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Old 07-24-05, 04:22 PM   #1
hooligan
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Hey everyone,

Now I know this is a rather shallow question, but how long do your cables generally last? Or how long are they supposed to last? I'm guessing brake cables, change once per riding season/year and shifter cables, every 2 years?

Thanks,
hooligan

PS I bought some teflon coated cables since the lbs employee suggested them, as did the mechanic, and paid 5 bucks each for them as opposed to 2 bucks. They don't feel much different...waste of 6 bucks (2 cables...).
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Old 07-24-05, 05:34 PM   #2
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Can't honestly say, drepends on how much you ride the bike. Changing the cables should be on the yearly tuneup list and every time in between check to see if they are stretched out, and if you see any fraying anywhere before between the levers/shifter and the pinch bolts, if you see fraying in those areas, promptly switch out those cables. Also once the first retightening comes into play, the teflon coated cables will come into their own.
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Old 07-24-05, 05:52 PM   #3
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I didn't understand the "come into their own" part. Anyways, also my old cables started fraying so I wonder if a little solder at the part which the pinch bolt clamps the cable will help reinforce the area before it starts breaking?
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Old 07-24-05, 05:53 PM   #4
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change them once the performance starts to fall, when braking feels mushy and shifting is done with out you touching the shifter
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Old 07-24-05, 06:10 PM   #5
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Quote:
Originally Posted by dirtjumpP.1
change them once the performance starts to fall, when braking feels mushy and shifting is done with out you touching the shifter
It's called cable stretch, cables can be retensioned.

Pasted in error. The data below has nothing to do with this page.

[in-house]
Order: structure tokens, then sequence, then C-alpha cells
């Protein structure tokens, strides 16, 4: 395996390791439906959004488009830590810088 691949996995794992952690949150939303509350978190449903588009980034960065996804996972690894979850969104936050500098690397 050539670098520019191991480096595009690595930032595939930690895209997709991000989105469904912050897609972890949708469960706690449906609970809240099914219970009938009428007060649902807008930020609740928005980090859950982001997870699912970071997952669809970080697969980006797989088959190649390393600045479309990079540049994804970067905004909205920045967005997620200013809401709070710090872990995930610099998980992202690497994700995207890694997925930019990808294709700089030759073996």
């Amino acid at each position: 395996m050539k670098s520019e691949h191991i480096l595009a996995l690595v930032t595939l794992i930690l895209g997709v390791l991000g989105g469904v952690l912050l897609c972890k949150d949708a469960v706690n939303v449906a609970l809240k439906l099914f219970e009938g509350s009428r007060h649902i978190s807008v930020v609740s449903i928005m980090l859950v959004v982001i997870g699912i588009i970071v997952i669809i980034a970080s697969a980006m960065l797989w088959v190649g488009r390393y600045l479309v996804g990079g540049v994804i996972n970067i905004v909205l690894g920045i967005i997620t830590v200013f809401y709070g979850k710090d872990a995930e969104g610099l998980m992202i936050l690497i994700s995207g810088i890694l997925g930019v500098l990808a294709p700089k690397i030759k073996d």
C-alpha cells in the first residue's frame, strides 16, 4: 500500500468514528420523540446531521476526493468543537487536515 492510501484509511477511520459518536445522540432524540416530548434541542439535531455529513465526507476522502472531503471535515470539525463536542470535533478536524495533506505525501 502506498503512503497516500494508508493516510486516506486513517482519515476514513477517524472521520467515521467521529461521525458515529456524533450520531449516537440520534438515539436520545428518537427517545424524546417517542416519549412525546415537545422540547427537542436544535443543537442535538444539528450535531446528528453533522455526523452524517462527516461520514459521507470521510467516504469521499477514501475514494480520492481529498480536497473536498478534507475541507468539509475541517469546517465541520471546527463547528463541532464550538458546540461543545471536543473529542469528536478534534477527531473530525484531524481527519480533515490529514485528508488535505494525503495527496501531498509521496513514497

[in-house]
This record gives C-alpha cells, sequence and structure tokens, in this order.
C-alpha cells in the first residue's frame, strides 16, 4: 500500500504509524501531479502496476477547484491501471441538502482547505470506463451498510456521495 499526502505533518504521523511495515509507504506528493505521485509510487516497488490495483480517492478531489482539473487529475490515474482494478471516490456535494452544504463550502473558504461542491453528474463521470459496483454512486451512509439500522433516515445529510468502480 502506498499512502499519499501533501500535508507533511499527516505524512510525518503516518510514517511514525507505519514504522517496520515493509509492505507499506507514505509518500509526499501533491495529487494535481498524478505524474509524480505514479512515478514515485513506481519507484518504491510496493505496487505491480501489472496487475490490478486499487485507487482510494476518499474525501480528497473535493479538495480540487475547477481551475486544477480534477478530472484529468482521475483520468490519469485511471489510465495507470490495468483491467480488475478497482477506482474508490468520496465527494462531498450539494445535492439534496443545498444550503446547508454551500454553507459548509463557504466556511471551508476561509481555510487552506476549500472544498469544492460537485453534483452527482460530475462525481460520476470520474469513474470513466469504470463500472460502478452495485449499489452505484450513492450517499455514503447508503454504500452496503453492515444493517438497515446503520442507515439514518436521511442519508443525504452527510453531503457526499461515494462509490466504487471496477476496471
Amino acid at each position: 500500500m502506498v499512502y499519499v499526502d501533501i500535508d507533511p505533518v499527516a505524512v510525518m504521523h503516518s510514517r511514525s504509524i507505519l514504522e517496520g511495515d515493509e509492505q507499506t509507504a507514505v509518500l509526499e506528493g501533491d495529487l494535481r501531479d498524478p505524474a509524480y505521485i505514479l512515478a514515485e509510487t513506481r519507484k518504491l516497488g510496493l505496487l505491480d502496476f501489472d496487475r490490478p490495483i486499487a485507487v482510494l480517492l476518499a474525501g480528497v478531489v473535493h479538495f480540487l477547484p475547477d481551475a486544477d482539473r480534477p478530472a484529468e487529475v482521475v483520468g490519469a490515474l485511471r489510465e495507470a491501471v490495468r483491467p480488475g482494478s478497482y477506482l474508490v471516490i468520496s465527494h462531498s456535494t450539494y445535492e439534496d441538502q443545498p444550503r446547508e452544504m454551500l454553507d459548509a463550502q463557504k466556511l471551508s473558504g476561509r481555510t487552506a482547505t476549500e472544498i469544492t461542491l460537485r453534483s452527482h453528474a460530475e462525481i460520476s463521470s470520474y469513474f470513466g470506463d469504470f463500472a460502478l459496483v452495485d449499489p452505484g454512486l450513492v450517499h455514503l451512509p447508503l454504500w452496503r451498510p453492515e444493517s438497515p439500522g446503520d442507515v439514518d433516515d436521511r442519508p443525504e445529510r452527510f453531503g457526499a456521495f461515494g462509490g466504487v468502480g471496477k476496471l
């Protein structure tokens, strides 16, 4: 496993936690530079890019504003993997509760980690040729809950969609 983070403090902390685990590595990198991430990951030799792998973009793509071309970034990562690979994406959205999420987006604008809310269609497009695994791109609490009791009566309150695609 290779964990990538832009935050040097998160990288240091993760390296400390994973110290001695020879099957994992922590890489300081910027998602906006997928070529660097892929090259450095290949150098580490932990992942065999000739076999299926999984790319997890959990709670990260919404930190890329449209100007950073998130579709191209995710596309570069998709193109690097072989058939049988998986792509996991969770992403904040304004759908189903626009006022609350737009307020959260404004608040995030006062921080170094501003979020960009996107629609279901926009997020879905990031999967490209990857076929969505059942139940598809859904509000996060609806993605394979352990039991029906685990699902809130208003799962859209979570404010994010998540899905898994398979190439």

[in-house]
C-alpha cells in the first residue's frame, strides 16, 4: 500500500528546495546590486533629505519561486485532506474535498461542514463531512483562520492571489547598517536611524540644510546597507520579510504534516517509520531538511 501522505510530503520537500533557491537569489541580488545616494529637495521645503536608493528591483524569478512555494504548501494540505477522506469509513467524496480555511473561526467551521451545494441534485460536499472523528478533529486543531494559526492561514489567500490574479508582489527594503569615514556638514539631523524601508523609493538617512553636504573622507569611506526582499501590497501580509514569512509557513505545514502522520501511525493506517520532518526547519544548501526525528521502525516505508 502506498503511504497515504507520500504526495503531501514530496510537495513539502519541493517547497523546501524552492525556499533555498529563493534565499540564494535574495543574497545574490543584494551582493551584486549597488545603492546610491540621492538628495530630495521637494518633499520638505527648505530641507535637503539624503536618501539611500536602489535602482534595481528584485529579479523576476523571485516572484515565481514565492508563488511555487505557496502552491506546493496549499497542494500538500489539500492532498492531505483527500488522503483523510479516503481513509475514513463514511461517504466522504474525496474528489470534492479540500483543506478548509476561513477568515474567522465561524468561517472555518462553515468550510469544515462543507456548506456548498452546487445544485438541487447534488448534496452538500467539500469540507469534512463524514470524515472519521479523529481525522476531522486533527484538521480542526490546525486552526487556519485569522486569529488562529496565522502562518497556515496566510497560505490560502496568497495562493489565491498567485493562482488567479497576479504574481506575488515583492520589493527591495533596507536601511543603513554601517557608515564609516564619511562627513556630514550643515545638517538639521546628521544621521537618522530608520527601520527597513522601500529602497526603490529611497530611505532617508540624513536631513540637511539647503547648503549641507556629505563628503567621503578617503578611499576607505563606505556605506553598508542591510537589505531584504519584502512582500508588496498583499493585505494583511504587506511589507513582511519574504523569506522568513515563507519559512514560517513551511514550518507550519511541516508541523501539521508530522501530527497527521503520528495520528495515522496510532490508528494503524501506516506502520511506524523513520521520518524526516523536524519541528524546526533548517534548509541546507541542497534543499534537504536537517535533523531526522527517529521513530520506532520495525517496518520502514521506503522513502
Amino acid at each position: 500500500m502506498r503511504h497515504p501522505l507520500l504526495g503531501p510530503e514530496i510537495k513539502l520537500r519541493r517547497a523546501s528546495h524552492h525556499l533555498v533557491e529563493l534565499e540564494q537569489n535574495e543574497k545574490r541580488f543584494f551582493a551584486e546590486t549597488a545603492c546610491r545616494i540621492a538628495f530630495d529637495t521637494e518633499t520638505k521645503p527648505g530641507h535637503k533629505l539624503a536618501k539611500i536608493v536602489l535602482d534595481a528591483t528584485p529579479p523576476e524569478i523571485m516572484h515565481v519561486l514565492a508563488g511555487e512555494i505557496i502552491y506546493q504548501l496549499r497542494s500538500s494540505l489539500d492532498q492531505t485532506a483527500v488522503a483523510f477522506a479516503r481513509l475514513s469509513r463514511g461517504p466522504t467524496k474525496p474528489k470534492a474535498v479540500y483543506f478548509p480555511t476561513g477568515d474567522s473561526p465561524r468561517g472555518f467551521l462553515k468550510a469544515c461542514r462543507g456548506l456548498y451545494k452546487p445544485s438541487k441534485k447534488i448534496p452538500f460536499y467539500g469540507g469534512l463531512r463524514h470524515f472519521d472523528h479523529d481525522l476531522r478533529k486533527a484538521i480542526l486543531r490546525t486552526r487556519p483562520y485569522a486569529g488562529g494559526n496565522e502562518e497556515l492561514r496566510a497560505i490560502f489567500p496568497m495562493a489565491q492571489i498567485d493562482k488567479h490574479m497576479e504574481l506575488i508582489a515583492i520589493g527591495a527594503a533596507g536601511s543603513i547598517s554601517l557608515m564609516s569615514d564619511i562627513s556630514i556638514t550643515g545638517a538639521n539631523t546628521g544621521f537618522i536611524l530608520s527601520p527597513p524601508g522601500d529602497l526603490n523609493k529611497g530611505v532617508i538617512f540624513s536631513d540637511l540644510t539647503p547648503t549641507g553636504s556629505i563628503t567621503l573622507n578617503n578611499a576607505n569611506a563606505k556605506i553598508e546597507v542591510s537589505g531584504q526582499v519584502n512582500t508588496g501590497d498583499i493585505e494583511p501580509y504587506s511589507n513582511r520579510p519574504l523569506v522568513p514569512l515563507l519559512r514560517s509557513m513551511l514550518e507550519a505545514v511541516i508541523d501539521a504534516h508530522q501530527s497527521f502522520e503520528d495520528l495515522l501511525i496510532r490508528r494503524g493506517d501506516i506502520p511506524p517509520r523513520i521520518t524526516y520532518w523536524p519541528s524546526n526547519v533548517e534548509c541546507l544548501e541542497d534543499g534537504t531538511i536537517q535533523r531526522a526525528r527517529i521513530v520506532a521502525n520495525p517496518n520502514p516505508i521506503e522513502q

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Old 07-24-05, 06:26 PM   #6
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My brakes always feel a bit mushy. Maybe it's because it's a shimano disc break??
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Old 07-24-05, 07:29 PM   #7
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they could be part of it, they may also not be positioned properly, and the cables may have stretched.
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Old 07-24-05, 08:03 PM   #8
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Quote:
Originally Posted by hooligan
My brakes always feel a bit mushy. Maybe it's because it's a shimano disc break??
Cables are mushy period.
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Old 07-24-05, 08:24 PM   #9
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I dont know when the last time i have replaced a cable was, except when I got new equipment and it called for a longer cable. If they stretch, retension them.
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Old 07-25-05, 02:35 PM   #10
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Quote:
Originally Posted by hooligan
PS I bought some teflon coated cables since the lbs employee suggested them, as did the mechanic, and paid 5 bucks each for them as opposed to 2 bucks. They don't feel much different...waste of 6 bucks (2 cables...).
Did you change your cable housing too, or at least flushed the old ones out with WD40? Either that, or you had a nice, clean, proper set-up before, so there really wouldn't be any difference.
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Old 07-25-05, 03:03 PM   #11
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I didn't flush my housing out....>_<. I don't want to, the cables run smoothly, it's just the brakes still feel mushy (but sort of hard mushy). If I flush, then I have to take out the cable right? And if I do, my pinch bolt has to be undone. My shimano disk brakes are very bad with adjustment (even with barrel shifter and the 1 side pad adjustment) so I have to undo and redo the pinch bolt, carefully through the adjustment processes, meaning I pinch my cable 3-4 times, just very lightly until I get it right. My old cables frayed because my lbs mech had to undo and redo the pinch bolt numerous times for good braking performance.
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Old 07-26-05, 01:01 AM   #12
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Quote:
Originally Posted by rigid4life
Did you change your cable housing too, or at least flushed the old ones out with WD40? Either that, or you had a nice, clean, proper set-up before, so there really wouldn't be any difference.
WD40 is NOT a good lubricant. If you're going to spray anything into your housings you'd be better off with some Boeshield or Finish Line Teflon Plus spray.

Teflon cables work best with teflon lined housing. I run generic teflon cables with bulk roll Jagwire teflon lined housing on my commuter bike WITHOUT added lubricant for over a year now and they feel as slick as the day I put them in. Same goes for my teflon coated derailieur cables in standard SIS housing. Teflon is a GOOD THING
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